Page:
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In The EU, Lots Of People Are Asking Google To Forget Content That They Authored
Here’s one from the “shaking my head” department: If you assumed that all of the “Right To Be Forgotten” (RTBF) requests that people in the European Union are sending to Google are for unflattering or inaccurate web pages written by third parties, you’d be wrong. It turns out that Google is rejecting a lot of requests from people who’ve asked Google to remove content that the requestor authored him/herself.
The folks at Reputation VIP — the company that launched Forget.me, the first service to help people submit RTBF requests — have detailed the results of more than 15,000 URLs that they’ve asked Google to remove since the service launched about three months ago.
As the infographic below shows, Google has responded to almost half of those replies (7,085), and of the responses, 59 percent (4,176) have been rejected. When Google rejects an RTBF request, the most common reason — in 26 percent of the rejections — is that Google has decided the content is “interesting to potential consumers of your professional services.” That makes sense: a person or company asks Google to remove something on the web they don’t like, but Google says no, this is actually beneficial for your customers/prospects to be able to see.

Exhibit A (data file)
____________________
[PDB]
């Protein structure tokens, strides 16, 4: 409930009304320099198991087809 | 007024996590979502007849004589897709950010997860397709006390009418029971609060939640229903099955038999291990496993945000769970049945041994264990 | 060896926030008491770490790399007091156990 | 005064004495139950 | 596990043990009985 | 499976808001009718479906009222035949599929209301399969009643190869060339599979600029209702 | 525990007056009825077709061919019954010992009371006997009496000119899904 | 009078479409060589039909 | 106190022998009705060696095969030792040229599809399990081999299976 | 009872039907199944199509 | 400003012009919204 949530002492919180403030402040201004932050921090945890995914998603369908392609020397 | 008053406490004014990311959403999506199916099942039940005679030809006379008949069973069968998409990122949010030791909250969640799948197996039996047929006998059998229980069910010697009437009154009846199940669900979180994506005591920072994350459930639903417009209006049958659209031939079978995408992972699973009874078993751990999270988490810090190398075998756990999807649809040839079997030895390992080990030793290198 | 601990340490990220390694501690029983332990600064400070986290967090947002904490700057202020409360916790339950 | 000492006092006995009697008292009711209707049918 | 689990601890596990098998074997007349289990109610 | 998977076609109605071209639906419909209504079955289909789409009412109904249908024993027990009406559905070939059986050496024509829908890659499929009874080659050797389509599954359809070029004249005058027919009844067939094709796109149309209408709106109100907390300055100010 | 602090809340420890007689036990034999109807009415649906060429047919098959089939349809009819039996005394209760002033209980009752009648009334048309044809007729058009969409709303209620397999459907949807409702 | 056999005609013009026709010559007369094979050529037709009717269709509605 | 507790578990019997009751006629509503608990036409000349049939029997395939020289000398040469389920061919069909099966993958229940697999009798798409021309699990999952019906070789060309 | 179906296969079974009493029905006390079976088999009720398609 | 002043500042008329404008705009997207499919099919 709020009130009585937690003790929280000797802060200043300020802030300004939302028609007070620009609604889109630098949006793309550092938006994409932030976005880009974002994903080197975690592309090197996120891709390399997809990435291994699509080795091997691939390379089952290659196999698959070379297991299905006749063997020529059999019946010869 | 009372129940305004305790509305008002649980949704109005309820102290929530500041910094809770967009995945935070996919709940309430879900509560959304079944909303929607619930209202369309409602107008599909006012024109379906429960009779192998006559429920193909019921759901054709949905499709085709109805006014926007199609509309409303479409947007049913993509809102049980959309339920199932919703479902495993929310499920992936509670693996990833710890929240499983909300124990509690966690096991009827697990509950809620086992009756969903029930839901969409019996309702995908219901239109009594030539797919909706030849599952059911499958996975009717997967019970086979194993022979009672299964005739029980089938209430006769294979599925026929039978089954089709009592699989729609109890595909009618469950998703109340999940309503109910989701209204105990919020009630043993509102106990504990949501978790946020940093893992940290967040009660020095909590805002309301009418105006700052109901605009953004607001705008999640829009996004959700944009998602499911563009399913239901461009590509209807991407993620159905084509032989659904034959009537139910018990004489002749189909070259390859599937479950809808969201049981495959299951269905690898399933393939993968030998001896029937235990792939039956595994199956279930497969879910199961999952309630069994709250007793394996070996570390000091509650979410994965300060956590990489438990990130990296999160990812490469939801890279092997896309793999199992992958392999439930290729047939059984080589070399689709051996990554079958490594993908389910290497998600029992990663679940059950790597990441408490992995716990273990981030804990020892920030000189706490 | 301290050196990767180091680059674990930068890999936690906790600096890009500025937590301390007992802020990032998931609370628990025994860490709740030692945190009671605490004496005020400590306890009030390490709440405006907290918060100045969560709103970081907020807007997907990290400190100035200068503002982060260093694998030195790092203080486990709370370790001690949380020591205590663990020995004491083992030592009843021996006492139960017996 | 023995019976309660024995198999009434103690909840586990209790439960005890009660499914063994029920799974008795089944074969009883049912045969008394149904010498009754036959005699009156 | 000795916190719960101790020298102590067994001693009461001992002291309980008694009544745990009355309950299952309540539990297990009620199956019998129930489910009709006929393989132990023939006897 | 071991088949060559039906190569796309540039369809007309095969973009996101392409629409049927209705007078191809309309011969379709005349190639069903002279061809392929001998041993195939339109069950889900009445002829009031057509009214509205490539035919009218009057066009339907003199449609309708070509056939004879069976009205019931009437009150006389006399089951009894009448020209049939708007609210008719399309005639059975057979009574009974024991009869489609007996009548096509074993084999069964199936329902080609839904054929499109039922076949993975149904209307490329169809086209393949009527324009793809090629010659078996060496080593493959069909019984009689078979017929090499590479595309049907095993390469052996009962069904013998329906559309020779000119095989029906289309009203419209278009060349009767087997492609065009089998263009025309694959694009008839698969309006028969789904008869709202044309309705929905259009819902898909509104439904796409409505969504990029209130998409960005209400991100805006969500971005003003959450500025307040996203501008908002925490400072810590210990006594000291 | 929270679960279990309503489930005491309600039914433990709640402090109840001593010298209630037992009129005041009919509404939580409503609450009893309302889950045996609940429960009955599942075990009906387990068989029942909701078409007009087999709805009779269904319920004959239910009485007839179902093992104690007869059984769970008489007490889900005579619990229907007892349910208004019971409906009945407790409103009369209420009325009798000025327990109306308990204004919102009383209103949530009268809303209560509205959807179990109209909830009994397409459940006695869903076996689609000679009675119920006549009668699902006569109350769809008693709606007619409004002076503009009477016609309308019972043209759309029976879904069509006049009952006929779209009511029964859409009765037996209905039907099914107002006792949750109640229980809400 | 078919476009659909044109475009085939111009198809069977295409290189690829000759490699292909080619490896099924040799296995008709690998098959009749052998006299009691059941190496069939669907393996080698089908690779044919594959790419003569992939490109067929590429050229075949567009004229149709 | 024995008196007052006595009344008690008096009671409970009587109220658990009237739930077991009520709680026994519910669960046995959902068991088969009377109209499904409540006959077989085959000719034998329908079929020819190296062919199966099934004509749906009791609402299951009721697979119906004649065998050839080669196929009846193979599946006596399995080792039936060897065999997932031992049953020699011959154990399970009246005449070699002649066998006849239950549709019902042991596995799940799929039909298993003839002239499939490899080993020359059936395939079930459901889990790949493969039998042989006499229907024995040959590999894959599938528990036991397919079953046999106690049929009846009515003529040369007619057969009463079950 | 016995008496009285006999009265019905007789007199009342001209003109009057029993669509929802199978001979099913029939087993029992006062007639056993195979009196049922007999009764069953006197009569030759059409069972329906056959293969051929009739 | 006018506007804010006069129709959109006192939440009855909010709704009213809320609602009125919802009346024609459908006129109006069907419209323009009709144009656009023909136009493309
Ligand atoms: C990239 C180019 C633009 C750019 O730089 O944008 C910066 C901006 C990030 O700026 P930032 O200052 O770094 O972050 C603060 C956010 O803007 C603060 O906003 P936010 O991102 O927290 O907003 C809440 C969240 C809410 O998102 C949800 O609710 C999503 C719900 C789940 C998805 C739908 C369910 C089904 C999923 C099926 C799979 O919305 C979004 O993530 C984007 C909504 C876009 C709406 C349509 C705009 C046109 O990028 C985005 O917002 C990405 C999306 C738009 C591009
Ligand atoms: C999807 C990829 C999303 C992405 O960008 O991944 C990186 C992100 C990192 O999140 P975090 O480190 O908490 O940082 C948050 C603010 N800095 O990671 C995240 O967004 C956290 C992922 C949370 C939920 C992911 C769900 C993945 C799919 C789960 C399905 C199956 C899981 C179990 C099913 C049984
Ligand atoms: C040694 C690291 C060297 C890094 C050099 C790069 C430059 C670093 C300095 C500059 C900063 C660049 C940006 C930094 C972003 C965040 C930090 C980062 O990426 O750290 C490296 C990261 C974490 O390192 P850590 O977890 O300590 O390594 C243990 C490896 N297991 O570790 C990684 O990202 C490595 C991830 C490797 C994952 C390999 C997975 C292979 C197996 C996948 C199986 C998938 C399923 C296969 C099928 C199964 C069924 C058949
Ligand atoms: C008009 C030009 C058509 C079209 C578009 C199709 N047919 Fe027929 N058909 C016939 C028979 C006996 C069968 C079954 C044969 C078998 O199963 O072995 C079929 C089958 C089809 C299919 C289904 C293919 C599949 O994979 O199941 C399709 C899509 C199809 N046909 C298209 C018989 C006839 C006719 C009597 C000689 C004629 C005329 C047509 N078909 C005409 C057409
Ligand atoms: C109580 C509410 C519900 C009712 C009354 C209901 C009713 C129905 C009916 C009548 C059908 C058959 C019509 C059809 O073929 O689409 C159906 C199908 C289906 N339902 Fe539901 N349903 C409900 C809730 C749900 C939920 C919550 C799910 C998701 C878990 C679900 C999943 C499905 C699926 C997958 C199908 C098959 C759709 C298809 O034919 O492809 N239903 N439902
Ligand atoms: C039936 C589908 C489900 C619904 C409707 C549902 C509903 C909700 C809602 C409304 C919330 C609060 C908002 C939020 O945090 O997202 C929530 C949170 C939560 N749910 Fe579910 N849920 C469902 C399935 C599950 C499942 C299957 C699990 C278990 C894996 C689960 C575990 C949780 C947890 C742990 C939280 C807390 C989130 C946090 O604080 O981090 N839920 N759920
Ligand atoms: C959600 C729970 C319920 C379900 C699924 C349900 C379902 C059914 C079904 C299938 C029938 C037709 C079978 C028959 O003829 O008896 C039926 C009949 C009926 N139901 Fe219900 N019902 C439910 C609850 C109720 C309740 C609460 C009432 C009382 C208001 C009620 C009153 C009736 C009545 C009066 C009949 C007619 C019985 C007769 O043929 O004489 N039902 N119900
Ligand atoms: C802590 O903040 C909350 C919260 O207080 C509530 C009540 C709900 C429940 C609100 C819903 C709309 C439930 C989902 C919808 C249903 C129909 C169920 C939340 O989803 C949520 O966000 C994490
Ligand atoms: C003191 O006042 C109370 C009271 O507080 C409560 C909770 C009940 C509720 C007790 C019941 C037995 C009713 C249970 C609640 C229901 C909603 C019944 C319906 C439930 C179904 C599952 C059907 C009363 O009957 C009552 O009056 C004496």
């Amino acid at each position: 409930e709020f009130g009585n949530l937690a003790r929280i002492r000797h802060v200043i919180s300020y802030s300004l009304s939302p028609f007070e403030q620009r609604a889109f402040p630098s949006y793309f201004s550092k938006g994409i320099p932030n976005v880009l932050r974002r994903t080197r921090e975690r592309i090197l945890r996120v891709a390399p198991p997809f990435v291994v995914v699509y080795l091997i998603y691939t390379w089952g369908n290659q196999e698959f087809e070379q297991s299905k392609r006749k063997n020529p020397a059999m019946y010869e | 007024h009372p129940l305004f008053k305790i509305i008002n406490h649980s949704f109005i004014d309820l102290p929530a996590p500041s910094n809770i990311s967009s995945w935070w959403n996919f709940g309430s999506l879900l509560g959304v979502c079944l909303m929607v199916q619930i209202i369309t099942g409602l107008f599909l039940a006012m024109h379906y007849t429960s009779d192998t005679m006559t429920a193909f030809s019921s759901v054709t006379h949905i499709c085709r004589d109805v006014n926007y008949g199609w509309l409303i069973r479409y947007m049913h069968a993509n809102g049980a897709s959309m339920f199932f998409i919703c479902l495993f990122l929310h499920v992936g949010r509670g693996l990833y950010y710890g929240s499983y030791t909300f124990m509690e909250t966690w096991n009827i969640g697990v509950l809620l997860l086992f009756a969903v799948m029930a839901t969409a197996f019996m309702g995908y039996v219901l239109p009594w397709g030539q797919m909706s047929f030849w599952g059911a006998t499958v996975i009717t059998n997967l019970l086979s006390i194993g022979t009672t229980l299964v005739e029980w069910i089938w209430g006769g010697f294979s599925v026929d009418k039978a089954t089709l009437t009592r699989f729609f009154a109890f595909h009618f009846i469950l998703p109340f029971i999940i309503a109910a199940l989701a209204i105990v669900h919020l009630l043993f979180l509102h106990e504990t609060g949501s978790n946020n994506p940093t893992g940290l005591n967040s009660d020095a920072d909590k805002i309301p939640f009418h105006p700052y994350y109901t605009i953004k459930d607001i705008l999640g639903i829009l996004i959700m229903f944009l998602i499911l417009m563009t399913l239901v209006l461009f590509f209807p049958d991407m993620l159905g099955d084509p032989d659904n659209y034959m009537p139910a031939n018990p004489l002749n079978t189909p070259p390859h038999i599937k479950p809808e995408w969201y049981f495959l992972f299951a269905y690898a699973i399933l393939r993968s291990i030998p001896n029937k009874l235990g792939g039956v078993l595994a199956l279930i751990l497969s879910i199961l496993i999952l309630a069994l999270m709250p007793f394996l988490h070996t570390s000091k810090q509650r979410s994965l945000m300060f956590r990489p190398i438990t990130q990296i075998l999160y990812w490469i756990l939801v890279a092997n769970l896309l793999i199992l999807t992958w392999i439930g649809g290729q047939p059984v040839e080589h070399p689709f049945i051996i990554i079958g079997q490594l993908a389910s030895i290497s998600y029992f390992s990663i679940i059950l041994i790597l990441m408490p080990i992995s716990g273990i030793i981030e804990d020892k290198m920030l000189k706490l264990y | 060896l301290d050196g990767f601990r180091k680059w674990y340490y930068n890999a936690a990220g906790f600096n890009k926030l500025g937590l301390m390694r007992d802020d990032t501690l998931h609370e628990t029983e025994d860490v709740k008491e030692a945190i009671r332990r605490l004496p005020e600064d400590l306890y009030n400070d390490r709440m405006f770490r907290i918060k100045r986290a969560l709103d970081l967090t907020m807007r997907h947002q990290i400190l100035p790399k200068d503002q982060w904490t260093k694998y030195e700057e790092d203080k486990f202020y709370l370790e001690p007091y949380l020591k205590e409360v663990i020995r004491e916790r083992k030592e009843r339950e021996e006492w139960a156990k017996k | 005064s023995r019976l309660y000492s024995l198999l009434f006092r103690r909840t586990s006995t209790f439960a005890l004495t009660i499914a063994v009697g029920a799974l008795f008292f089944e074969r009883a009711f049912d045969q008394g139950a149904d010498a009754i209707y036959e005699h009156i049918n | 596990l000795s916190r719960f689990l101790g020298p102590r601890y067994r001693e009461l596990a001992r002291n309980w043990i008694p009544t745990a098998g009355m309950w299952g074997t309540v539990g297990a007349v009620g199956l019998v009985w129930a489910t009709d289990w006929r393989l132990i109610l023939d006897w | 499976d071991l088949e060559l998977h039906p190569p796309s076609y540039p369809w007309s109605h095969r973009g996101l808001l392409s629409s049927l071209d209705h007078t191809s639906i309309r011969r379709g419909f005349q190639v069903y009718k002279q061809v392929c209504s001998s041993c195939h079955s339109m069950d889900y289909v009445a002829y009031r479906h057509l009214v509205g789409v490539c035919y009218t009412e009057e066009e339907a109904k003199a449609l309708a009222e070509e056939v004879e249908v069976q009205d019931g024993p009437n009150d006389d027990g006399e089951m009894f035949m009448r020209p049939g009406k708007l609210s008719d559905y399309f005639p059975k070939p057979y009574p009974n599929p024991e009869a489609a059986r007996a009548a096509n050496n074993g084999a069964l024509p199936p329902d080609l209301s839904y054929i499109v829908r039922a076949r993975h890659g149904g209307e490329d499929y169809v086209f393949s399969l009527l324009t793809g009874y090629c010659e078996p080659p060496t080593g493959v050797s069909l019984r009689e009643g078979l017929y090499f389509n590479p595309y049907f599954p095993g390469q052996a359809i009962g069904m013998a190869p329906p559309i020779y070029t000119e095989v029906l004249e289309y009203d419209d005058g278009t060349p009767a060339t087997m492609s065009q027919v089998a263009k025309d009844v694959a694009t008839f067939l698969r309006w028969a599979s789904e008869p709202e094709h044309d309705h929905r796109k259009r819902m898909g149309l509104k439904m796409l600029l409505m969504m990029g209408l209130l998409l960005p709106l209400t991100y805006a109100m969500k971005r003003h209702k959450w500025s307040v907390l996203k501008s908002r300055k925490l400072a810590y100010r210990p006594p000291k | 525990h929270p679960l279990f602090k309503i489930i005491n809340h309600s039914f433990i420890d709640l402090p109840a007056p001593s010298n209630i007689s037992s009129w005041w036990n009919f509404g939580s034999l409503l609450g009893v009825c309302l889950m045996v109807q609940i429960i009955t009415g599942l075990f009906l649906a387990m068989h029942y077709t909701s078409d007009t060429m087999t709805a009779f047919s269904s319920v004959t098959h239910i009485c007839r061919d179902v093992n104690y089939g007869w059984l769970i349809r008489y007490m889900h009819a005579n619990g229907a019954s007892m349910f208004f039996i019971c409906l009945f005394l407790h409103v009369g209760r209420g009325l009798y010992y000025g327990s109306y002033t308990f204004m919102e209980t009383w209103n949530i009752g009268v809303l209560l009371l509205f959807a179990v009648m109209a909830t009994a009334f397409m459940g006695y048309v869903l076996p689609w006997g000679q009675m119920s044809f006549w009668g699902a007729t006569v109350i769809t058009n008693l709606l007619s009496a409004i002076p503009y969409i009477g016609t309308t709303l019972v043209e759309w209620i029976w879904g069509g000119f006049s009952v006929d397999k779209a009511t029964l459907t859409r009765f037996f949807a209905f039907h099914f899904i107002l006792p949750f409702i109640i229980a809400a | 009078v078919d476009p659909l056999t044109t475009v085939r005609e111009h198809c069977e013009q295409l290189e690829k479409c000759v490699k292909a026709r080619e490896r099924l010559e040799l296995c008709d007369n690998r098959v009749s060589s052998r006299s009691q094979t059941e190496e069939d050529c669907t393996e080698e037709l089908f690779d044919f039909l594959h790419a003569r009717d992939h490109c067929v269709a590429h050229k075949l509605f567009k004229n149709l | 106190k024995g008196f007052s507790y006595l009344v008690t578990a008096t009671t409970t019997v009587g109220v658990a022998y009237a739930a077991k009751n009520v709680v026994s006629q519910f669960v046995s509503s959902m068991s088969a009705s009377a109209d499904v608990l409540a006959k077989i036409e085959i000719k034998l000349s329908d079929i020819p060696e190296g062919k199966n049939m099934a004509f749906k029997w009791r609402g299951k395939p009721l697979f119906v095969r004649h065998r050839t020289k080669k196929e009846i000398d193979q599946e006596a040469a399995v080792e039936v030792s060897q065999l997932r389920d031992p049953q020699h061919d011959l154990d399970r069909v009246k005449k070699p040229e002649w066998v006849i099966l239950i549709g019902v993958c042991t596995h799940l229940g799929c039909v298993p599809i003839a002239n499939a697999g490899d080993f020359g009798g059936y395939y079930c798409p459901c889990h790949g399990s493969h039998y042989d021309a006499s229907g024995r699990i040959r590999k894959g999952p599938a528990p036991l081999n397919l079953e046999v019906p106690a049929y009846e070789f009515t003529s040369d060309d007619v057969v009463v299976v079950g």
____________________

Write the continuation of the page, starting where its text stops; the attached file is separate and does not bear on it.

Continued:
The second most common reason Google is rejecting RTBF requests is “you are the author of the content.” That accounts for 22 percent of all the rejections. In other words, almost a thousand times, someone has asked Google to remove his/her own authored content from the search results (and been rejected). Another head-scratcher: 13 percent of the rejections were for social network profiles, which you’d think should be easy enough to just delete directly.
We’ll embed the entire infographic below. Also of note is that Google’s processing time for RTBF requests has improved from 44 days in late June to just four days as of early September.
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